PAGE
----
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Case Database 2010

This list includes judgments delivered in 2010.

United Kingdom

MOORE v PRESIDENT OF THE METHODIST CONFERENCE [2010] UKEAT 0219 10 1503 (15 March 2011): where a Methodist minister brought proceedings for unfair dismissal  and the lower Tribunal had held that it was bound by President of the Methodist Conference v Parfitt [1984] ICR 176 to find that she was not an employee, the EAT concluded that, in the light of Percy v Board of National Mission of the Church of Scotland [2005] UKHL 73 the Tribunal had been wrong simply to follow Parfitt and that, on the facts, the claimant was employed under a contract of service: the ratio in Parfitt based on absence of intention to create legal relations was no longer good law because May LJ’s conclusion on the issue was based on what he saw as the peculiar position of a minister of religion and ‘… the spirit if not the letter of the reasoning in Percy means that such reasoning is illegitimate; and New Testament Church of God v Stewart [2007] EWCA Civ 1004 has since confirmed that a clergyman appointed to minister to a particular church or group of churches may be an employee’ [per Underhill P].

SHERGILL v PUREWAL & ANOR [2010] EWHC 3610 (QB) (15 December 2010): where the claimant alleged that three articles in the Panjab Times were defamatory in suggesting that he was ‘the follower of a cult and/or fake’ Sir Charles Gray stayed the action: the pleadings inevitably raised ‘… doctrinal issues relating to the Sikh religion and its traditions’ and it was impossible to circumvent ‘the insuperable obstacle placed in the way of a fair trial of the action by the fact that the court is bound to abstain from determining questions which lie at the heart of the case (para 35): HH SANT BABA JEET SINGH JI MAHARAJ v EASTERN MEDIA GROUP LIMITED AND HARDEEP SINGH [2010] EWHC (QB) 1294 (17 May 2010) followed.

R (AGUILAR QUILA) v SECRETARY OF STATE FOR THE HOME DEPARTMENT: R (BIBI) v SECRETARY OF STATE FOR THE HOME DEPARTMENT  [2010] EWCA Civ 1482 (21 December 2010): Rule 277 of the Statement of Changes in Immigration Rules, which prevented entry clearance to a party to a marriage where one spouse was a United Kingdom citizen and either party was under 21, was a disproportionate inhibition on family and private life and on the right to marry, contrary to Articles 8 and 12 ECHR.

OFFICIAL SOLICITOR TO THE SENIOR COURTS v YEMOH & ORS [2010] WLR (D) 334: where the deceased, who was domiciled in Ghana and owned real property in England, was believed to have been a party to at least six polygamous marriages contracted in accordance with Ghanaian customary law, it was held that the polygamous marriages were recognised for the purposes of intestate succession to his real estate and that the surviving wives together were ‘the spouse’ for the purposes of s 46 of the Administration of Estates Act 1925.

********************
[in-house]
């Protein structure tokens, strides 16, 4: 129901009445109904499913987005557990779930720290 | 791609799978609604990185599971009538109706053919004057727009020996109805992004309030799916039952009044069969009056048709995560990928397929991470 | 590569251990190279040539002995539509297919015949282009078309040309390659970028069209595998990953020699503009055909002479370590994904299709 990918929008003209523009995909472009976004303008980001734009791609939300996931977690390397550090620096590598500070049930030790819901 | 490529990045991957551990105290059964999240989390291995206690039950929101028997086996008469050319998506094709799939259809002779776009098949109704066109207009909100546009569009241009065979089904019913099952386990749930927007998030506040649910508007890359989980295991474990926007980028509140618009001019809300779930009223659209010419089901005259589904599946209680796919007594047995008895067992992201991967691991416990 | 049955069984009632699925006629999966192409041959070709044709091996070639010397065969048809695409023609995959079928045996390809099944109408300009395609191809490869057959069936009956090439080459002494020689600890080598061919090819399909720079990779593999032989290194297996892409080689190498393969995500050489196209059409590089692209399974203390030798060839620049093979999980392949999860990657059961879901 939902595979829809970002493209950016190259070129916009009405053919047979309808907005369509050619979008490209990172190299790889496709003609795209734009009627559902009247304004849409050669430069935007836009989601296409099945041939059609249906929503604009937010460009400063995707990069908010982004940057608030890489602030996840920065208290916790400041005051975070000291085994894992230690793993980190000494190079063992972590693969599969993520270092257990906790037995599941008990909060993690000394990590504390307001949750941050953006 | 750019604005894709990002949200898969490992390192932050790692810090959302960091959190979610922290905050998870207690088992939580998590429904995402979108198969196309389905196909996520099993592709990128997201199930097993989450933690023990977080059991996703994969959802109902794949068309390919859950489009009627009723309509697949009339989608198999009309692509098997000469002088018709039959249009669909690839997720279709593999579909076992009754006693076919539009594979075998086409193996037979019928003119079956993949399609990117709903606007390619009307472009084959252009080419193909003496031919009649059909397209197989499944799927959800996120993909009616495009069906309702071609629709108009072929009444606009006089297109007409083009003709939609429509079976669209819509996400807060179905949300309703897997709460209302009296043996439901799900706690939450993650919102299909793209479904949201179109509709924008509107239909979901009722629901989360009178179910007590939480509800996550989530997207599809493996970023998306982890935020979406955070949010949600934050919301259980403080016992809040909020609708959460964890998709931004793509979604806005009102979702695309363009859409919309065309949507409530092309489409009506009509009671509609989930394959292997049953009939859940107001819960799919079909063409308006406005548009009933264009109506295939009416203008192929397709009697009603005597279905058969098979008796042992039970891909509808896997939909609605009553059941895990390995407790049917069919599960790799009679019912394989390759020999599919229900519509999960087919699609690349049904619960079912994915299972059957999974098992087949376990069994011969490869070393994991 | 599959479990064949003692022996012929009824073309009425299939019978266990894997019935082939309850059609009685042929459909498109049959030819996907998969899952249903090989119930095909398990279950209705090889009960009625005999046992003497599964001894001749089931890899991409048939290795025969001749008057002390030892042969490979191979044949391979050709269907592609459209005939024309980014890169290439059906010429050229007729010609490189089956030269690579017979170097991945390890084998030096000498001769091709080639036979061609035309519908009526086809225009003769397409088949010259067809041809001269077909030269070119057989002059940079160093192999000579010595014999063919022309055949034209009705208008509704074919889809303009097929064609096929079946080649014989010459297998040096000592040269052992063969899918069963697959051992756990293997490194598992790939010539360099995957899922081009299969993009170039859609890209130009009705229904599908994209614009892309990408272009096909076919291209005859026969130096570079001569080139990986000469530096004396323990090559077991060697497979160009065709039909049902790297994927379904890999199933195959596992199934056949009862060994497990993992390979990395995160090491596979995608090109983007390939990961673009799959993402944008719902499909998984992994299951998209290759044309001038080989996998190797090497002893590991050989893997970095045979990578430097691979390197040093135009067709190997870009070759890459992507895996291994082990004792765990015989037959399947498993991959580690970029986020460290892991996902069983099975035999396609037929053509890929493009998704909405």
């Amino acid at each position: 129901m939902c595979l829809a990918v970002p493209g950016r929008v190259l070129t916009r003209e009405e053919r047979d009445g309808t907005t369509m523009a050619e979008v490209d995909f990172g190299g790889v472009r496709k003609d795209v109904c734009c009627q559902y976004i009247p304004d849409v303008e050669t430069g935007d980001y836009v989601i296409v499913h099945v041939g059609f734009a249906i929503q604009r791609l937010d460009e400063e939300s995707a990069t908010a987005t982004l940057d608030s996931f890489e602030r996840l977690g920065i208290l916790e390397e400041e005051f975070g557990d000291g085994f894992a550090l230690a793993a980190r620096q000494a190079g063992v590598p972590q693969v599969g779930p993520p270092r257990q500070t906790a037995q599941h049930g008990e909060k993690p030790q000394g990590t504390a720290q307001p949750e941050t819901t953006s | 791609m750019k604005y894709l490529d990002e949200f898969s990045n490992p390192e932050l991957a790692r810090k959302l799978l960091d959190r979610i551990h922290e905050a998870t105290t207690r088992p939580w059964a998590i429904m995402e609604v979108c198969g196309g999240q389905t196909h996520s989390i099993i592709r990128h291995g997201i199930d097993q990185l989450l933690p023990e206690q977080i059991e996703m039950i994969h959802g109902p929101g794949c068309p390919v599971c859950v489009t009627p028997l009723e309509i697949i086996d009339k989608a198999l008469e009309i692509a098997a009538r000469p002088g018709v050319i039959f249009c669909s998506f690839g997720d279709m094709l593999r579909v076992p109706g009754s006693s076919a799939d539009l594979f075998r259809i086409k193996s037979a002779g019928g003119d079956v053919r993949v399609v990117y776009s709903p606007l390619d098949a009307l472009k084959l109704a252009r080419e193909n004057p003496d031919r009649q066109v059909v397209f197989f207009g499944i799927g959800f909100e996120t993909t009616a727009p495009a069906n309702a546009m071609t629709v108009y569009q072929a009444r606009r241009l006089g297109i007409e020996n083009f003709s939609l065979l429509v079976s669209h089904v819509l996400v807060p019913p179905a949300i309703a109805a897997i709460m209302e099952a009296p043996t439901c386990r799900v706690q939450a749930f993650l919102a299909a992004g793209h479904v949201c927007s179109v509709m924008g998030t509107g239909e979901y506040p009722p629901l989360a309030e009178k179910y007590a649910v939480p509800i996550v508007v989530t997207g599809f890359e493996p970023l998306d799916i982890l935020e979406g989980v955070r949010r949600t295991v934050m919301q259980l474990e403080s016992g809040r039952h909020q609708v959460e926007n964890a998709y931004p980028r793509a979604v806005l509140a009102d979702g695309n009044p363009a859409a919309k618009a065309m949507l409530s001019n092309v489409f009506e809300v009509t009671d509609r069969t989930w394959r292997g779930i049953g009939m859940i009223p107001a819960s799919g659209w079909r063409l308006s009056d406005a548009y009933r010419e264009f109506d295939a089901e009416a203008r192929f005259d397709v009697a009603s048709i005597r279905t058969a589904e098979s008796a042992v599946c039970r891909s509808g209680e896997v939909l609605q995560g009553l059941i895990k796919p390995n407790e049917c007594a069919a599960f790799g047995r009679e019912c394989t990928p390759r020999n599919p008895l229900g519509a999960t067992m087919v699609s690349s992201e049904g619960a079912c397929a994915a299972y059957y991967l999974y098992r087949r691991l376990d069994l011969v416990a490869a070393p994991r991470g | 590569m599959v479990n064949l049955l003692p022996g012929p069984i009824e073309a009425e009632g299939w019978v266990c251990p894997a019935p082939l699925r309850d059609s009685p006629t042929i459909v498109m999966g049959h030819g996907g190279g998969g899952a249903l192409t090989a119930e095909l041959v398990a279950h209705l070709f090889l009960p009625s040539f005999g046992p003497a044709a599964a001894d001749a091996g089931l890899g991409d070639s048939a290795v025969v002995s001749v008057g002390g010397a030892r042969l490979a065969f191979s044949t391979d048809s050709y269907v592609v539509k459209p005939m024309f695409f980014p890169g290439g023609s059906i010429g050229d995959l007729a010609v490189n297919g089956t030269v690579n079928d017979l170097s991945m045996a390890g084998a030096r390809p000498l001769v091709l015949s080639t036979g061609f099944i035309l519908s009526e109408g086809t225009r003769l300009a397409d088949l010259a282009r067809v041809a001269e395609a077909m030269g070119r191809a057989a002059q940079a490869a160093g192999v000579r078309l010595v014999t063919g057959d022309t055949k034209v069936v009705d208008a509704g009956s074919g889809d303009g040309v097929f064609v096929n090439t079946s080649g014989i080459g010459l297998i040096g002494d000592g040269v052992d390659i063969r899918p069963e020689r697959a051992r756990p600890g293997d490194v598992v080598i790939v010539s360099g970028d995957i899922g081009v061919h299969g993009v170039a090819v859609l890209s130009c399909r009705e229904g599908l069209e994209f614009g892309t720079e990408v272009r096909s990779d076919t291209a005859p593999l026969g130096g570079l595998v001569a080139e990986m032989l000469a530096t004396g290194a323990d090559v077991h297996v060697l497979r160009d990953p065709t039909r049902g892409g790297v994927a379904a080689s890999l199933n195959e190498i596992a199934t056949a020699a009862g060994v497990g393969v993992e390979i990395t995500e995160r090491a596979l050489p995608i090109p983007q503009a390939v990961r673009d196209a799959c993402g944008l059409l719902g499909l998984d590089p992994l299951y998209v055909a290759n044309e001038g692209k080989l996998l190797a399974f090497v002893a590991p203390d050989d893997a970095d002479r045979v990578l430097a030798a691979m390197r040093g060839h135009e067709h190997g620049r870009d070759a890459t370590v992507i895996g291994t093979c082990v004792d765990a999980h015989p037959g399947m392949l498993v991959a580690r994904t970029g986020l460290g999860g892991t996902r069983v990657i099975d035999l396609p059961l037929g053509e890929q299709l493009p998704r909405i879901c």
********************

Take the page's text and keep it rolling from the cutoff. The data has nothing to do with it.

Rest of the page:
VARIOUS CLAIMANTS v THE CATHOLIC CHILD WELFARE SOCIETY & ORS [2010] EWCA Civ 1106 (26 October 2010): vicarious liability for alleged physical and/or sexual abuse by staff of a school (which closed in 1994) of which the Headmaster and some of the teachers were supplied by the De La Salle Institute lay with the ‘responsible organisations’ charged with managing the school during the period in question, the Middlesbrough Diocesan Rescue Society and its successor, the Catholic Child Welfare Society (Diocese of Middlesbrough), not with the De La Salle Institute.

SOUTHAMPTON CITY COUNCIL v SOUTHAMPTON MEDINA MOSQUE TRUST LIMITED [2010] EWHC 2376 (Ch)(5th October 2010):A local authority brought proceedings to identify the beneficial owners of a mosque. Against the arguments of some of the original trustees, the court found that resolutions passed at general meetings of an informally constituted and diffuse unincorporated association, consisting of any interested adult member of the local Muslim community, were effective to transfer beneficial ownership of a mosque from the Trust to a new charitable company.

RE THE DRUID NETWORK [2010] Ch Comm Decision (21 September 2010): in the case of the Druid Network the Charity Commission decided that its combination of belief in a supreme being, its rationale for connecting with ‘sacred nature’, its emphasis on the importance of ancestors, cultural heritage and the natural environment, and its common elements of worship and their integration into an ethical and moral system were a sufficient demonstration of an ‘identifiable positive, beneficial, moral or ethical framework’ to demonstrate that the Network was established for exclusively charitable purposes for the advancement of religion for the public benefit and should therefore be registered as a charity in England and Wales in accordance with section 3A(1) of the Charities Act 1993.